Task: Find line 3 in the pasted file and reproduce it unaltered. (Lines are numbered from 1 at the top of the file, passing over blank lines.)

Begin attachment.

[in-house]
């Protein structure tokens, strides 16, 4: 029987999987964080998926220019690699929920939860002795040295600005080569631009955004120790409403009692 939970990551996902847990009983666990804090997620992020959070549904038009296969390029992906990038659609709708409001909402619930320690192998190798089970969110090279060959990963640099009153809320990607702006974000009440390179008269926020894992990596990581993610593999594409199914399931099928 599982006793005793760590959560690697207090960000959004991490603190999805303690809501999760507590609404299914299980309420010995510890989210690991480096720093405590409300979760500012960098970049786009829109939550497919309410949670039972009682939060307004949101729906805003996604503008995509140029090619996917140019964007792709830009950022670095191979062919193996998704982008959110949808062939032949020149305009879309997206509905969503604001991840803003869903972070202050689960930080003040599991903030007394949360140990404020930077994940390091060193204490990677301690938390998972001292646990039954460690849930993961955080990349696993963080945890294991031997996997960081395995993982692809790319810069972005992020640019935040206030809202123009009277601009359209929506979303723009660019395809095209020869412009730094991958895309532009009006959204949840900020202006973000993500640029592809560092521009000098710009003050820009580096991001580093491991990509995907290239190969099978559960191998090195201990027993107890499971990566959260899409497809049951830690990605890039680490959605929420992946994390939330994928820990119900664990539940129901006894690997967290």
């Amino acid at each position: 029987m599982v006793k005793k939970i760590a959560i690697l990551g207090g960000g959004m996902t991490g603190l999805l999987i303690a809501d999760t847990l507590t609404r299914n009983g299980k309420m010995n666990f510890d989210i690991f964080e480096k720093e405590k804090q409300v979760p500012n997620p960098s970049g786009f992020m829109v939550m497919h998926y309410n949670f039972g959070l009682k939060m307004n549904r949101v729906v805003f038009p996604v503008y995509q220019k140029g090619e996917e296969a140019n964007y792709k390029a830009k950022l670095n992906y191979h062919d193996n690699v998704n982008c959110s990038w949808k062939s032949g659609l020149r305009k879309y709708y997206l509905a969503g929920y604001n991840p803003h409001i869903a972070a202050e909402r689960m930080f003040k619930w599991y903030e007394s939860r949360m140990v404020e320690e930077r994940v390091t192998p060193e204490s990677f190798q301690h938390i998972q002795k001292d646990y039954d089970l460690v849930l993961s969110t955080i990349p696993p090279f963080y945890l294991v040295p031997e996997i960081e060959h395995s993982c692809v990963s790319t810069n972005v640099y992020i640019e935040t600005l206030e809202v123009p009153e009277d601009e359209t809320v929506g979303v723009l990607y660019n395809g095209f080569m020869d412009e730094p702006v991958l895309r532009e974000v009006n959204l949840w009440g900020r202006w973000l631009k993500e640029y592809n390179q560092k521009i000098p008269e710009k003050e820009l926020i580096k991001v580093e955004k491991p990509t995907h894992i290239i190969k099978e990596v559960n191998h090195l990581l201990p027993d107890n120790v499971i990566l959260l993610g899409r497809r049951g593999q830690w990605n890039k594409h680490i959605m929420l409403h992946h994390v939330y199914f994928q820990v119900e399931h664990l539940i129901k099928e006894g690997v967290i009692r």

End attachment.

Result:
């Amino acid at each position: 029987m599982v006793k005793k939970i760590a959560i690697l990551g207090g960000g959004m996902t991490g603190l999805l999987i303690a809501d999760t847990l507590t609404r299914n009983g299980k309420m010995n666990f510890d989210i690991f964080e480096k720093e405590k804090q409300v979760p500012n997620p960098s970049g786009f992020m829109v939550m497919h998926y309410n949670f039972g959070l009682k939060m307004n549904r949101v729906v805003f038009p996604v503008y995509q220019k140029g090619e996917e296969a140019n964007y792709k390029a830009k950022l670095n992906y191979h062919d193996n690699v998704n982008c959110s990038w949808k062939s032949g659609l020149r305009k879309y709708y997206l509905a969503g929920y604001n991840p803003h409001i869903a972070a202050e909402r689960m930080f003040k619930w599991y903030e007394s939860r949360m140990v404020e320690e930077r994940v390091t192998p060193e204490s990677f190798q301690h938390i998972q002795k001292d646990y039954d089970l460690v849930l993961s969110t955080i990349p696993p090279f963080y945890l294991v040295p031997e996997i960081e060959h395995s993982c692809v990963s790319t810069n972005v640099y992020i640019e935040t600005l206030e809202v123009p009153e009277d601009e359209t809320v929506g979303v723009l990607y660019n395809g095209f080569m020869d412009e730094p702006v991958l895309r532009e974000v009006n959204l949840w009440g900020r202006w973000l631009k993500e640029y592809n390179q560092k521009i000098p008269e710009k003050e820009l926020i580096k991001v580093e955004k491991p990509t995907h894992i290239i190969k099978e990596v559960n191998h090195l990581l201990p027993d107890n120790v499971i990566l959260l993610g899409r497809r049951g593999q830690w990605n890039k594409h680490i959605m929420l409403h992946h994390v939330y199914f994928q820990v119900e399931h664990l539940i129901k099928e006894g690997v967290i009692r």